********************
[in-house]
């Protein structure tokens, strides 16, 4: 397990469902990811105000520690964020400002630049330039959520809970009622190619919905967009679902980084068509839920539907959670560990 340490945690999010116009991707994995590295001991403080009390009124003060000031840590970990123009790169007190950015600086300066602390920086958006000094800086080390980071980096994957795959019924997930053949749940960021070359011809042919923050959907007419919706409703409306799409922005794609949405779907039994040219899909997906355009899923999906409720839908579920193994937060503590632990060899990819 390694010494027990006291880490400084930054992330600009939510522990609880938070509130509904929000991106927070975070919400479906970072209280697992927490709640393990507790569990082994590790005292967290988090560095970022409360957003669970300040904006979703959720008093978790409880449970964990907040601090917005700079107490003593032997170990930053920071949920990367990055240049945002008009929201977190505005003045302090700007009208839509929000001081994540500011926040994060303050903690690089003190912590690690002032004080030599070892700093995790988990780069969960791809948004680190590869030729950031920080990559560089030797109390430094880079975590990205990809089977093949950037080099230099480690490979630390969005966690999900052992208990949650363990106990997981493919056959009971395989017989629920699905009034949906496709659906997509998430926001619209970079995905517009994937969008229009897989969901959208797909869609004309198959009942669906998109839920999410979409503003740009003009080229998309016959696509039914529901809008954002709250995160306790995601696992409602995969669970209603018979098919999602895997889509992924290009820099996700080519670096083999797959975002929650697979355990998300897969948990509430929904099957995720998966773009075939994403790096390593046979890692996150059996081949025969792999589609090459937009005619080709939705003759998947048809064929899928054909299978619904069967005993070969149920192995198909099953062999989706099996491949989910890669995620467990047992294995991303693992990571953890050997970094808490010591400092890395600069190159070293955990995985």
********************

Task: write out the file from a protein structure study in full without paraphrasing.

[in-house]
């Protein structure tokens, strides 16, 4: 397990469902990811105000520690964020400002630049330039959520809970009622190619919905967009679902980084068509839920539907959670560990 340490945690999010116009991707994995590295001991403080009390009124003060000031840590970990123009790169007190950015600086300066602390920086958006000094800086080390980071980096994957795959019924997930053949749940960021070359011809042919923050959907007419919706409703409306799409922005794609949405779907039994040219899909997906355009899923999906409720839908579920193994937060503590632990060899990819 390694010494027990006291880490400084930054992330600009939510522990609880938070509130509904929000991106927070975070919400479906970072209280697992927490709640393990507790569990082994590790005292967290988090560095970022409360957003669970300040904006979703959720008093978790409880449970964990907040601090917005700079107490003593032997170990930053920071949920990367990055240049945002008009929201977190505005003045302090700007009208839509929000001081994540500011926040994060303050903690690089003190912590690690002032004080030599070892700093995790988990780069969960791809948004680190590869030729950031920080990559560089030797109390430094880079975590990205990809089977093949950037080099230099480690490979630390969005966690999900052992208990949650363990106990997981493919056959009971395989017989629920699905009034949906496709659906997509998430926001619209970079995905517009994937969008229009897989969901959208797909869609004309198959009942669906998109839920999410979409503003740009003009080229998309016959696509039914529901809008954002709250995160306790995601696992409602995969669970209603018979098919999602895997889509992924290009820099996700080519670096083999797959975002929650697979355990998300897969948990509430929904099957995720998966773009075939994403790096390593046979890692996150059996081949025969792999589609090459937009005619080709939705003759998947048809064929899928054909299978619904069967005993070969149920192995198909099953062999989706099996491949989910890669995620467990047992294995991303693992990571953890050997970094808490010591400092890395600069190159070293955990995985």